December 12, 2009

... but whoever drinks the water I give him will never thirst.
Indeed, the water I give him will become in him a spring of water welling up to eternal life.
-- John 4:14

Water! That precious gift for the tired and thirsty. Water! That essential refreshment we all need. Jesus, however, offers water we don't have to carry or purify. No, this is water that wells up within us. This is the water that the Holy Spirit brings us. This is the water that gives us eternal life that starts now and lasts forever!

Sunday, December 06, 2009

Writers And Worry

Great article today by James Scott Bell on the "Kill Zone" blog.

An excerpt--

I thought I'd reflect a little on worry. Writers, after all, really have no cause to worry about anything, right?

I mean, putting aside anxiety over whether they'll ever get an agent, get published, sell enough to stay published, or if they do get published will they get stink bomb reviews; or wondering if they are real writers or only massive frauds, or if they are doing too little self-promotion, or too much; concerns over whether they're putting undue strain on their marriages or other close relationships; and getting migraines wondering what the future of publishing will look like – discounting all that, writers really have no reason to worry at all.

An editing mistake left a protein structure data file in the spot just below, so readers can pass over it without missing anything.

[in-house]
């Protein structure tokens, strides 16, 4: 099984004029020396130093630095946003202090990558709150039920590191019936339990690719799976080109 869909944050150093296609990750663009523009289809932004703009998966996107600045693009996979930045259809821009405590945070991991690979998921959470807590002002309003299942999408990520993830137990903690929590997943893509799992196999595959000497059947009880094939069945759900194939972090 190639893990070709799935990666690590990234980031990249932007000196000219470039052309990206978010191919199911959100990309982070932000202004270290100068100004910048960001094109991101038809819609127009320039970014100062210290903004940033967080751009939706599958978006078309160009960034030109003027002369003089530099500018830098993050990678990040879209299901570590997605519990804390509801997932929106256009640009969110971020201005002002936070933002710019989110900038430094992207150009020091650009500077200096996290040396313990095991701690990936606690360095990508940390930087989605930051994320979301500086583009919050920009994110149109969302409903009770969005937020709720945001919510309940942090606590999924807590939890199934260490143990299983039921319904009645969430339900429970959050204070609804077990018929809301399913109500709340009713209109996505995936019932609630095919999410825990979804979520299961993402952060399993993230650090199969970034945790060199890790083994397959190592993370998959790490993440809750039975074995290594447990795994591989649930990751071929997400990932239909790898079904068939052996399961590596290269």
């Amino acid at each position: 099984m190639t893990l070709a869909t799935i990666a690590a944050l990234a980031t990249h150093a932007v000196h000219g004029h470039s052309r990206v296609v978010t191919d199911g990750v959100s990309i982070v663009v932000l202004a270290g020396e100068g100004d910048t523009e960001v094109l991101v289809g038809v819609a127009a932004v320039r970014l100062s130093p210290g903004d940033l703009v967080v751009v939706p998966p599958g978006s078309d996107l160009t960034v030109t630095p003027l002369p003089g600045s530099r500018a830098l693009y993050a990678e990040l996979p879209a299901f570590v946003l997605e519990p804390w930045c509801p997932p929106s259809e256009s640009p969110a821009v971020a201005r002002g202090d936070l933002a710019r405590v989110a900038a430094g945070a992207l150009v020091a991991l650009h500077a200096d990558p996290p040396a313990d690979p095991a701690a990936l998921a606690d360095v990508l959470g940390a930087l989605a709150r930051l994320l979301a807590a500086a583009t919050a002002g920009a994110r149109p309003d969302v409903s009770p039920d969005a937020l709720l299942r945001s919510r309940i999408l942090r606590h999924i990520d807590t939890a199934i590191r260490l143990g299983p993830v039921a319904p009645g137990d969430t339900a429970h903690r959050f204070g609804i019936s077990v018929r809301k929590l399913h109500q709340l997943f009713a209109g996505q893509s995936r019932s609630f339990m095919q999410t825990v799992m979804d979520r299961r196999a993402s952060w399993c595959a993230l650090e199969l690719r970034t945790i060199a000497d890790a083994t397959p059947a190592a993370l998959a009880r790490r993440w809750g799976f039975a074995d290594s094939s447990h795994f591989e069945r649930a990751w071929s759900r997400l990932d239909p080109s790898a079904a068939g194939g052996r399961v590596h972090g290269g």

First, drugs. Luckily for writers, pharmaceutical companies have been on the job to develop several treatments for all manner of writerly concerns. Among the most popular are:

Damitol - relieves symptoms associated with wanting to chuck the whole writing thing. Side effects may include cursing, smashing things and inordinate sobbing. Should not be taken by nursing mothers and church deacons.

Agenex - Controls blood pressure when you have to fire your agent. Side effects may include obsession with the number 15.

Bombasic - makes you think you're charming when drunk (Hemingway reportedly was in a research group for this drug). Side effects may include social opprobrium, intense morning headaches and regret.

Pop over to The Kill Zone to read the rest of this hilarious prescription!

Thursday, December 03, 2009

Writers and Aging

I Remember When. . . . . .

Aging and the Writer’s Mind

"Old men retain their mental facilities, provided their interest and application continue." ---Cicero, Roman statesman and orator, about 100 BC.

One of the best things about a writing career is that you don’t have to give it up as you get older. In fact, barring memory or vision loss, many of us become much better with age. We will have a lifetime of experiences to draw on, and with any luck the time to get it onto paper.

A lot of the material on the ‘net refers to “anti-aging,” which I find a bit strange. After all, we are all aging, the alternative is death, so why not just “improve aging?” I’m “middle-aged,” in that I expect to live to 90, so I found this topic particularly interesting. How can we improve our chances of aging gracefully and maintaining our mental health? We all know proper diet and moderate exercise are key aspects of health, but what else should we do to keep our minds fresh? And do our habits really shape our older selves?